I recently received my copy of Bravo! in the mail and sat down to watch it again. The first time I experienced it at a screening at Boise State University, I was nearly overwhelmed by the stark power of the storytelling. There was too much to absorb in one sitting: too many deep wounds revealed, too much delayed closure. This is a film jammed with stories that demand re-visitation and reflection.
Something that struck me during my second viewing was the repeated use of “the world” to refer to life outside of Vietnam, life before war and the imagined life after it. Marines promised each other, “I’ll see you back in the world,” which underscored for me how extremely unreal life in the battle zone must have felt. Life in besieged Khe Sanh was so impossible to adapt to and to comprehend that it wasn’t even considered an earthly experience. Recently I heard a Korean War vet relate a similar kind of story: one night while on sentry duty, he watched a beautiful full moon slowly rise above a hill and illuminate the battlefield below. His first thought was that this can’t be the same moon that rises back home. Dislocation and surrealism…hallmarks of many combat veterans’ stories.
Decades later, many Vietnam vets have only made it halfway home, living with one foot in “the world” and one back in the battle zone. Some even have two feet planted in the past, at least for part of each day. I was struck by Michael O’Hara’s revelation in Bravo! that every morning before he is fully awake and has his first cup of coffee, he’s back in a trench at Khe Sanh. Every single morning he feels “bodies up to my kneecaps.” Returning daily to the horrors of combat, straddling two extremely different existences sounds horrific to me—I struggle to understand how someone could ever find peace while seesawing between the past and the present, the trenches and “the world.” But Michael didn’t look horrified. Instead, he states, “That’s OK; I’ve come to accept that. I’m not supposed to forget all that stuff.”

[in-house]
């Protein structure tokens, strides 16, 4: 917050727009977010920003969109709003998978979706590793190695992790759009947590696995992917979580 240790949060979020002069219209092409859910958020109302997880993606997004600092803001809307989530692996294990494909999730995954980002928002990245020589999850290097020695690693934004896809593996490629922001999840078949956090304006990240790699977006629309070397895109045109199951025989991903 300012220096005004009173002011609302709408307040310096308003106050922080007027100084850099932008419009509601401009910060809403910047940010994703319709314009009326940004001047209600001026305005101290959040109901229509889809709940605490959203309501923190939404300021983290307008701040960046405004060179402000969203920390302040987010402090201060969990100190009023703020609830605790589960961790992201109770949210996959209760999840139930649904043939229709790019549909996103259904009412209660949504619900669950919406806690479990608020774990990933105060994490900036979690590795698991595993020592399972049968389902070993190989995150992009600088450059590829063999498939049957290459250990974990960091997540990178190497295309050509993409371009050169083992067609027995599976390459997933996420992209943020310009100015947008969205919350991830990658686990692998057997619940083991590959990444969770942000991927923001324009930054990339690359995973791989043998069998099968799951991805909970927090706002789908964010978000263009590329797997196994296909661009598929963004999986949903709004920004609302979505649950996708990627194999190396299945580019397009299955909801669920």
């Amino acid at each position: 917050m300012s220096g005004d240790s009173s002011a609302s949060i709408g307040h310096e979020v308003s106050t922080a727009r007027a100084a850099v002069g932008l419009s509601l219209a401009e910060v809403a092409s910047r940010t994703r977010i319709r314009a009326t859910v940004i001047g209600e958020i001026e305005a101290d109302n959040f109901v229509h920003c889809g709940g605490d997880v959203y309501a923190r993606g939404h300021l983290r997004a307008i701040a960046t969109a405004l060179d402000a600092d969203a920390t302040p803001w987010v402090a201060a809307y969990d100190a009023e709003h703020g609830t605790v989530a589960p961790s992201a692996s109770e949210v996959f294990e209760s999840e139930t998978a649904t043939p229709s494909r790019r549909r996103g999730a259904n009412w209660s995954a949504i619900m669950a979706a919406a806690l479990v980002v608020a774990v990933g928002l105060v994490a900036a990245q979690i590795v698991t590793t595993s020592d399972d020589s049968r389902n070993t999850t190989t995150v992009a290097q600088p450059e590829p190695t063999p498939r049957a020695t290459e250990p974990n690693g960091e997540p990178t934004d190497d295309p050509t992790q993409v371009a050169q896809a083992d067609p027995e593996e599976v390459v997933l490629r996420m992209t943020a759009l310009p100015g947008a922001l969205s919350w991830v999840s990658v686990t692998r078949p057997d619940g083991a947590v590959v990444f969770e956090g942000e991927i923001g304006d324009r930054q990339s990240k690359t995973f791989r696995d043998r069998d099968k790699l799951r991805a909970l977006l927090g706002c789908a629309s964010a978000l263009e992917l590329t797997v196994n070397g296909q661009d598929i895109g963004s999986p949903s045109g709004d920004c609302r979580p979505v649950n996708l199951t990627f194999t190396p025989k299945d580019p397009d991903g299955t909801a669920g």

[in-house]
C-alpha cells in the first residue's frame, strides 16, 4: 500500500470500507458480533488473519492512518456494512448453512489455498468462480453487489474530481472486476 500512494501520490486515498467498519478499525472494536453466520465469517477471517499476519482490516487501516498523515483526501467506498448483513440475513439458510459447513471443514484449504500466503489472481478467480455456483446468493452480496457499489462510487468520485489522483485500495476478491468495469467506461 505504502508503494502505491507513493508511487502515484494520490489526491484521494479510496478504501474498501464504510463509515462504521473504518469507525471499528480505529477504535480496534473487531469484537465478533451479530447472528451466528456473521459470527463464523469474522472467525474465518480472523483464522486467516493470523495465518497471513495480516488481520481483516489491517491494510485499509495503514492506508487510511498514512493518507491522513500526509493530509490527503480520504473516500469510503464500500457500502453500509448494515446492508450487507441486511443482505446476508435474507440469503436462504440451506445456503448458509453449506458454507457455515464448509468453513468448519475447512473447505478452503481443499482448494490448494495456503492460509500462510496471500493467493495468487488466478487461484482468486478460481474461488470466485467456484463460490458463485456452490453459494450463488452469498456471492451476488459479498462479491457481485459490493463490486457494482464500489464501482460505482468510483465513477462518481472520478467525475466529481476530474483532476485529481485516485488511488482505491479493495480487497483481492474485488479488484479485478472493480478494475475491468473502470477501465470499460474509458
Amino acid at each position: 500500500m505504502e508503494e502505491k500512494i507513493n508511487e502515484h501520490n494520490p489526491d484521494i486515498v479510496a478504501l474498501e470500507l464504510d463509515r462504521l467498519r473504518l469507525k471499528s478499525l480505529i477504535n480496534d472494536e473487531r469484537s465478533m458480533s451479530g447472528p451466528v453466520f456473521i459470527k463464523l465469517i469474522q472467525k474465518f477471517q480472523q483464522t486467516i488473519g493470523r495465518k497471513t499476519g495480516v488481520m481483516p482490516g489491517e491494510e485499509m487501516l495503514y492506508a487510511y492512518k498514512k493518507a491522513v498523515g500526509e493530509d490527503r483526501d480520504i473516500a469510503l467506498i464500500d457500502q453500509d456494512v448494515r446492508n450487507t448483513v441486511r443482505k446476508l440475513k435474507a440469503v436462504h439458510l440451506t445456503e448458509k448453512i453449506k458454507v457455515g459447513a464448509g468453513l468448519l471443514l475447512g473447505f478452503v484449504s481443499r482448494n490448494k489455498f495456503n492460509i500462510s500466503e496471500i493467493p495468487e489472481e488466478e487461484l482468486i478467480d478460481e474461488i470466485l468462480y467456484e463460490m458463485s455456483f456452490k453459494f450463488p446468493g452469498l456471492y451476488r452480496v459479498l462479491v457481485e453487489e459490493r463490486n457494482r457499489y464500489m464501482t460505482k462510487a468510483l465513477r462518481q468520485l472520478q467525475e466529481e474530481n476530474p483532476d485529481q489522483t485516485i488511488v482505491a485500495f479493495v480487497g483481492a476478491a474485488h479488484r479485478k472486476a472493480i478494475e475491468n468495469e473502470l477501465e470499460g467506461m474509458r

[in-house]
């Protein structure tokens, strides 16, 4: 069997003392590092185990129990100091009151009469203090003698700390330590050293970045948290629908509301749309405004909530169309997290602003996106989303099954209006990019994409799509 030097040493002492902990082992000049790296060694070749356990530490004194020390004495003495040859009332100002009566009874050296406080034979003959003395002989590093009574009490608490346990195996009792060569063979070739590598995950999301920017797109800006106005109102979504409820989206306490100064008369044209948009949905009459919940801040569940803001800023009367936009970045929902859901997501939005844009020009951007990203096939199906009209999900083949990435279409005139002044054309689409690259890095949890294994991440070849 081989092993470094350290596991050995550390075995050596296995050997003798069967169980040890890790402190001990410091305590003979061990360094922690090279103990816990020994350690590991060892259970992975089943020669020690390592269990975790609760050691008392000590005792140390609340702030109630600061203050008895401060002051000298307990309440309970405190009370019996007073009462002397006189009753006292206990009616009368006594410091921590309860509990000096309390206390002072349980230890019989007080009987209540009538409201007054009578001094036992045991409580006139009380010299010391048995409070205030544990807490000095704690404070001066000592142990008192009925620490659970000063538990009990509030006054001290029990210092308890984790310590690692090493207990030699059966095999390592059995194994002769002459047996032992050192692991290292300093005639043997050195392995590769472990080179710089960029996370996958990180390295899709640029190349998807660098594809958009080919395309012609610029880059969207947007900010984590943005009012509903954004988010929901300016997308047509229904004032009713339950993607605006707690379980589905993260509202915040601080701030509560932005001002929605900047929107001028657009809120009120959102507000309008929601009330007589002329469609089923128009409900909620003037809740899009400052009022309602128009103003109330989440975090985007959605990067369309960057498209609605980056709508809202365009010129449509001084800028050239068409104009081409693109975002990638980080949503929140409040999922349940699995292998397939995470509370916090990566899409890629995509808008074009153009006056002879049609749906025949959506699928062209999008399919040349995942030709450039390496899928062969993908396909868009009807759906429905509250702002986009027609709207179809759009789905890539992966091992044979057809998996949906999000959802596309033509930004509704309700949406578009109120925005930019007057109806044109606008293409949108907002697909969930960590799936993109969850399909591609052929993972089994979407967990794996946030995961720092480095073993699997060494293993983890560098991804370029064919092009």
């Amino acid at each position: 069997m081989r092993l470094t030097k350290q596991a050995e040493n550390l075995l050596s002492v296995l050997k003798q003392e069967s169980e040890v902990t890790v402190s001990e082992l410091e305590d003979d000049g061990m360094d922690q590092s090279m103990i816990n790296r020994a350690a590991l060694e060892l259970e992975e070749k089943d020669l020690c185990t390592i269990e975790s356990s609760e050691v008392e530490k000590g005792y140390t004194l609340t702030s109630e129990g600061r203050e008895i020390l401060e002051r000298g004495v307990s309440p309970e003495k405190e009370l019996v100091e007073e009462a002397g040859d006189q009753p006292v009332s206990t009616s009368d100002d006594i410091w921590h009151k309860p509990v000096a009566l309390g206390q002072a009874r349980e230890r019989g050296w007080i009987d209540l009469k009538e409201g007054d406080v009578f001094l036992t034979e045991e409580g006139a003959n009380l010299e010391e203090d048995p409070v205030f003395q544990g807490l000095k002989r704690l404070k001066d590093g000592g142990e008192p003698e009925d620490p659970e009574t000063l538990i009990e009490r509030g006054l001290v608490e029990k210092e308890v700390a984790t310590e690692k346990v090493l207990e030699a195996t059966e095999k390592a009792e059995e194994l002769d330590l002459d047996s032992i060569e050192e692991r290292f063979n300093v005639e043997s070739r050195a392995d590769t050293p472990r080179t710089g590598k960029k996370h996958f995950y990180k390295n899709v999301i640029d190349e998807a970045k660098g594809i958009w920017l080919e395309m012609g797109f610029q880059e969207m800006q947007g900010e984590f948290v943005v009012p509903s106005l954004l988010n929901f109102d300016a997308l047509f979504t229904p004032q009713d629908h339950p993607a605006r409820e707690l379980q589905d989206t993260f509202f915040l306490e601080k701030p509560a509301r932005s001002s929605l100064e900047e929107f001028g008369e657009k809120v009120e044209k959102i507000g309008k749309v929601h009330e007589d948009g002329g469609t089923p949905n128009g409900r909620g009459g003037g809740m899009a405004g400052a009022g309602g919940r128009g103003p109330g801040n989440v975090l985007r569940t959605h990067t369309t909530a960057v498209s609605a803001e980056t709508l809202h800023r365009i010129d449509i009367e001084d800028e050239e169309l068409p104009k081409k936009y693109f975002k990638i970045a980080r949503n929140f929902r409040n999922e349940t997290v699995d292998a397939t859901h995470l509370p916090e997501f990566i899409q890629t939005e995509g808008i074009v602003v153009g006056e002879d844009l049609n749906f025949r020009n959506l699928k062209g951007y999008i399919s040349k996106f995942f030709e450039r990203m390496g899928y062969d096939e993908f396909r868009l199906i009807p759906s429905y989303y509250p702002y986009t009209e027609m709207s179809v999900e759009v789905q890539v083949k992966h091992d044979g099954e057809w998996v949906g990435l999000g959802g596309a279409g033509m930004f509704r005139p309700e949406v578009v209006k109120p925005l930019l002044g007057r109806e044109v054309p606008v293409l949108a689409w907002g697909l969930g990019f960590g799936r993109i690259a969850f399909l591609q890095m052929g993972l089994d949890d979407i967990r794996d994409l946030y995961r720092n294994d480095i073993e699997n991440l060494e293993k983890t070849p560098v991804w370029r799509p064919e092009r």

But not all combat vets have come to terms with their wartime experiences. Memory is a double-edged sword, capturing our finest as well as our worst moments. Memories of combat can teach non-participants about the realities of war. And the dead walk again in memory. However, when memories painfully invade and occupy the present, derailing daily routines and relationships, action needs to be taken.
Sharing these memories is powerful medicine. Stories externalized are easier to manage. Somewhere I read the injunction “either own your story or it owns you.” When stories find the light of day after being buried for years, deep healing can occur. In the veterans’ writing group I facilitate, memories are shared aloud in conversation and written down to preserve them. Whether captured on paper or on film, the healing power of storytelling is something that can help unstick boots from battlefield mud and plant them more firmly in the present day.
Sharing stories can help both the teller and the listener find the path to insight and healing. Author and psychologist Edward Tick in War and the Soul explains: “Telling our story is a way of preserving our individual history and at the same time defining our place in the larger flow of events. It reveals patterns and meaning that we might otherwise miss as we go about the mundane activities of living; it invites us to see the universe working through us.” Stories also unite tellers and listeners, forming a community of shared witness. War stories, like those so artfully portrayed in Bravo!, can therefore become tools of reconciliation and restoration.
For information about the Boise Area Veterans’ Writing Group, please visit http://boisevetswriting.wordpress.com/ or contact Ruth at email@example.com.
Ruth Salter has a Master of Fine Arts degree and is a lecturer in the Department of English at Boise State University.
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